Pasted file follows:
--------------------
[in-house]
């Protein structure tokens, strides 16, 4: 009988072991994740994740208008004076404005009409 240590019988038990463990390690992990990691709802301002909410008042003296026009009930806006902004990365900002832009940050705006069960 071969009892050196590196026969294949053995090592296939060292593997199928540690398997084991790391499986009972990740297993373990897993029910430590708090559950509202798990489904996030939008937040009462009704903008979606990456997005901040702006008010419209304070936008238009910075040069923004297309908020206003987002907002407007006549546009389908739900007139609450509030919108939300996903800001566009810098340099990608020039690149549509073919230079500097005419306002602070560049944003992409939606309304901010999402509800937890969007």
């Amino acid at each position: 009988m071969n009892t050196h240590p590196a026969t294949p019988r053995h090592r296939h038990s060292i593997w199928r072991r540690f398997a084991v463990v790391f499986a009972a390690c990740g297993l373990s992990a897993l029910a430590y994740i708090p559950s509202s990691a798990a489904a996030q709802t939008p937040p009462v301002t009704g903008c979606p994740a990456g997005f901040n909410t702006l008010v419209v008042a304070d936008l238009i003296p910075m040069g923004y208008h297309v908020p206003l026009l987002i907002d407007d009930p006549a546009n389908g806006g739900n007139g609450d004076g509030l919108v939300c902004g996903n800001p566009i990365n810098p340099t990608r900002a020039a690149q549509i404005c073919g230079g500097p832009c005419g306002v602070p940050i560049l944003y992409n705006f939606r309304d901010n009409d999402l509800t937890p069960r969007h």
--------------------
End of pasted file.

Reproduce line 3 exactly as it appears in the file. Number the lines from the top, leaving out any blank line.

């Amino acid at each position: 009988m071969n009892t050196h240590p590196a026969t294949p019988r053995h090592r296939h038990s060292i593997w199928r072991r540690f398997a084991v463990v790391f499986a009972a390690c990740g297993l373990s992990a897993l029910a430590y994740i708090p559950s509202s990691a798990a489904a996030q709802t939008p937040p009462v301002t009704g903008c979606p994740a990456g997005f901040n909410t702006l008010v419209v008042a304070d936008l238009i003296p910075m040069g923004y208008h297309v908020p206003l026009l987002i907002d407007d009930p006549a546009n389908g806006g739900n007139g609450d004076g509030l919108v939300c902004g996903n800001p566009i990365n810098p340099t990608r900002a020039a690149q549509i404005c073919g230079g500097p832009c005419g306002v602070p940050i560049l944003y992409n705006f939606r309304d901010n009409d999402l509800t937890p069960r969007h």